The Upright Piano
After Piano on Fire by Andrew Ferez
I see myself out in the cold, draped in a silk nightgown, seated
barefoot on a stool by that upright piano, you know, the one my
mother bought when she thought I should take piano lessons, while
others played during recess, oh, how I first struggled striking notes
daily, practicing scales, then rehearsing Mozart’s “Rondo alla Turca”
till I’d play it in my mind relentlessly, tan tan tan . . . tan tan tan . . .
even when I knew I’d never learn another piece, and now, half a
century later, I am drawing with memory’s wavering lines that same
piano to make it the vessel of my heart’s message, of so much left
unsaid buried in a bitter well turning into notes that rise in tongues of
cold fire licking my insides with every key I touch, unharmed, I feel
the piano ablaze under my fingertips, twisted candles adorn its top
that grows into a tower and turrets spouting flames from windows,
a menace to the adjacent branches, my fingers wildly strike the
keyboard while the sky opens up like a stage filled with shimmering
damask memories dancing to the melody like maddened fireflies.
After Metamorphic Awareness (Island of Dead) by Viktor Safonkin
After giant waves whipped the rocky shoreline devouring cliffs at its
passage, what seemed from a distance a snail hovering over a rock
drifting like cork, or small islands bobbing over the dark waters has
filled my heart with consternation as I realize these volutes of smoke
billowing up all over like messages of distress appear now to be
fumes spewed by the combustion of sins, the world turned upside
down, and I who yearned to rescue, set out in my small skiff
searching for life on coral islands, ventured so close I can see this
giant hovering snaillike figure blowing, alimenting the furnace, with
his metal face forged by Hades and all I can do is lower my head in
consternation but do not mistake me for Charon, and note that my
companion has only one head.
Mesmerized by her oscillating
feet, my pulse accelerates,
I walk faster at her cadence.
Within seconds, her shirt vanishes
in the sinking light.
I envy this red-haired Atalanta's slender
figure, her secret bet
with the hourglass. Were I to follow
her footsteps, my dreams
would drown in the setting sun.
I glimpse white puffs racing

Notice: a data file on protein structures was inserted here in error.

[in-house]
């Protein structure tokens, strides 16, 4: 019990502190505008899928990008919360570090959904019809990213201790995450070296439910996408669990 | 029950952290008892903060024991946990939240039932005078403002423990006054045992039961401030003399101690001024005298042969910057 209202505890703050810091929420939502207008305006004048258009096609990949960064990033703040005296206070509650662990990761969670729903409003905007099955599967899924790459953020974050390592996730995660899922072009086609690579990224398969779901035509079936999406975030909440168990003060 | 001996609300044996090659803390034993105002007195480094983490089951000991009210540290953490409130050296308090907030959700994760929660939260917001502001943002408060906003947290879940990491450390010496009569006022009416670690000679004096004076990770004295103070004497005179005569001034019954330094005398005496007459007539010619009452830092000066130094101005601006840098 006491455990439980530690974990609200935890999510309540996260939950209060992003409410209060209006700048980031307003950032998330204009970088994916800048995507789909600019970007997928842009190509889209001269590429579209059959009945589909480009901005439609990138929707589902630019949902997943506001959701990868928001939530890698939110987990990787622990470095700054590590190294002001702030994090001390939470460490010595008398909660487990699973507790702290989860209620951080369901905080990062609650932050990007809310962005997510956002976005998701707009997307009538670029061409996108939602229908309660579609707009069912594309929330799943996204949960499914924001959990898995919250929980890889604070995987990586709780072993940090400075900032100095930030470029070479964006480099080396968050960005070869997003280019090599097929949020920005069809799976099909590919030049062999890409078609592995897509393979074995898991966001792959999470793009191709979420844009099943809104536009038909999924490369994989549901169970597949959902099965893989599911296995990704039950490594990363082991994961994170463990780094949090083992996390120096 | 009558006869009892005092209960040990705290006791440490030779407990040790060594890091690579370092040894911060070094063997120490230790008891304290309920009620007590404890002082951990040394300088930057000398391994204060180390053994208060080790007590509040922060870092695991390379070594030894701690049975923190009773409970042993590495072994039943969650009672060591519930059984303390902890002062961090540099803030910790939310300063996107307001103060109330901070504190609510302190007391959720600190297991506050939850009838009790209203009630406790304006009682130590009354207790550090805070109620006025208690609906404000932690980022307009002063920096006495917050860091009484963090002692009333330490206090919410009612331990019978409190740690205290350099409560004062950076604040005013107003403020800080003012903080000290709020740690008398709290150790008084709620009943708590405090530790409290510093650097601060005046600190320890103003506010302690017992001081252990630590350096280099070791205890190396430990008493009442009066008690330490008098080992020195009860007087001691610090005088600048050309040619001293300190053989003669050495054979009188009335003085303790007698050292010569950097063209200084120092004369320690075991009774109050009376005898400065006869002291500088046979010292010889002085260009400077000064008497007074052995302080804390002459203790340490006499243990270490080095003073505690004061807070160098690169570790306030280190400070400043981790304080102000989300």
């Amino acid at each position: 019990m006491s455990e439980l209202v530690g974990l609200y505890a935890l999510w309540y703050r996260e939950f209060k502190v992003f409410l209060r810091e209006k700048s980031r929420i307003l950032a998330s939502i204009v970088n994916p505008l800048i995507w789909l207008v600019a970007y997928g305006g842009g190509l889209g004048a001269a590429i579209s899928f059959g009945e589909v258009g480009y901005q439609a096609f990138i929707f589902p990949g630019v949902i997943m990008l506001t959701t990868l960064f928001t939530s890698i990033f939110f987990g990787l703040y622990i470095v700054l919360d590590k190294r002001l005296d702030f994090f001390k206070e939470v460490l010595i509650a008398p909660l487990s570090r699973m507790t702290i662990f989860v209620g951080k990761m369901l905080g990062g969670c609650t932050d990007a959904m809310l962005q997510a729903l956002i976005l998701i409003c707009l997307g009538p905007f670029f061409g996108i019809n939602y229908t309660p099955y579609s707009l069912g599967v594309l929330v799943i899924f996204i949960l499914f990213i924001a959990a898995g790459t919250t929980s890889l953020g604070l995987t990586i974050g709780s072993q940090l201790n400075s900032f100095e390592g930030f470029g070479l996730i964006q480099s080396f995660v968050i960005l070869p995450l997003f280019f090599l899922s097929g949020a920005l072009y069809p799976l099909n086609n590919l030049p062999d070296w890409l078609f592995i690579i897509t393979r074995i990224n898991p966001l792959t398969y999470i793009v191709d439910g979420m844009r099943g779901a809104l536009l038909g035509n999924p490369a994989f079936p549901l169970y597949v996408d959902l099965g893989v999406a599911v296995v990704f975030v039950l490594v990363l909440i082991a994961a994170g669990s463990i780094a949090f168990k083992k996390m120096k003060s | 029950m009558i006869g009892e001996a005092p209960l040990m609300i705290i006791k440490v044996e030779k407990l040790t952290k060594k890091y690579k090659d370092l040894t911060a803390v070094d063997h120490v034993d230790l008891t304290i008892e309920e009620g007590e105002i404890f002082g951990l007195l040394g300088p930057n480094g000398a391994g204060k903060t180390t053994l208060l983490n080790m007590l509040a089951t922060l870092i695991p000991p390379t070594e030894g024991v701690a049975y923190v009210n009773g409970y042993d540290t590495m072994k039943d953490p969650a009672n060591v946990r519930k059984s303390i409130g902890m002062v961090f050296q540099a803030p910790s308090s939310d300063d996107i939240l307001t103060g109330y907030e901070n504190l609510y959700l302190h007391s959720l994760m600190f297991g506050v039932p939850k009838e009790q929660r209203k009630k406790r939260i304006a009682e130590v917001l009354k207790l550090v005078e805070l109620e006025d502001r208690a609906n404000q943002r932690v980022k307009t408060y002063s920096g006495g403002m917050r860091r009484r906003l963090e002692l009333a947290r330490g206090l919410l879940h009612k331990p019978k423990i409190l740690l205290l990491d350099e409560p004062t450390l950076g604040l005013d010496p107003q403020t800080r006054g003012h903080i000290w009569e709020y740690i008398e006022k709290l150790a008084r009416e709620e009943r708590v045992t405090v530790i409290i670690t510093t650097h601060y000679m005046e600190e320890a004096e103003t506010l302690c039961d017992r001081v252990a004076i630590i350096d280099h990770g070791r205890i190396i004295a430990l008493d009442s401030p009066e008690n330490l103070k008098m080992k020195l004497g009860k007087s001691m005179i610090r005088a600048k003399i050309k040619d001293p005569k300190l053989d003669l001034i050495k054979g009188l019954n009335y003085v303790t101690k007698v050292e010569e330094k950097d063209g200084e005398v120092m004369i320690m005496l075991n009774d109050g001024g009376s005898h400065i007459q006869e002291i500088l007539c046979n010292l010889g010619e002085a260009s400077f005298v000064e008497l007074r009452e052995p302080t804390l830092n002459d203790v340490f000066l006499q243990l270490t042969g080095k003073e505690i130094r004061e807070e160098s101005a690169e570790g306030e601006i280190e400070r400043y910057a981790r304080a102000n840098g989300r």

across the wild undergrowth.
Under a tall oak, a fledgling hops
helplessly, stronger at each leap,
then disappears into the woods.
Through a hedge of honey-suckle,
my slower pace discloses twins,
a double illusion right out of a picture
book. Blond hair woven
in a thick braid, they water a bed
of purple impatiens,
sprinkling each flower one by one.
Wafts of freshly cut grass permeate
the air. A blue spruce displays new
shades of tendrils. A Birch’s charcoal
eyes, hieroglyphs drawn on papyrus,
carved in the trunk’s tender grey
by nocturnal elves, taunt me.
Tall stems of Queen Anne's lace
unfold symmetrical umbels. Beneath
the diaphanous efflorescence, carried
by invisible strings, a procession of
yellow leaves glides over a horizontal trunk.
Hedy Habra is the author of two poetry collections, Tea in Heliopolis (Press 53 2013), winner of the USA Best Book Award and finalist for the International Poetry Book Award and more recently, Under Brushstrokes (Press 53 2015); a story collection, Flying Carpets (Interlink 2013), winner of the Arab American National Book Award’s Honorable Mention and finalist for the USA Best Book Award and the Eric Hoffer Book Award. She received the Nazim Hikmet Poetry Award. Her work appears in journals such as The Bitter Oleander, Connotation Press, Cutthroat, Verse Daily, Blue Fifth Review, Nimrod, New York Quarterly, Drunken Boat, Diode, Cider Press Review, Poet Lore and Cimarron Review. She has a passion for painting and teaches Spanish at Western Michigan University. Her website is HedyHabra.com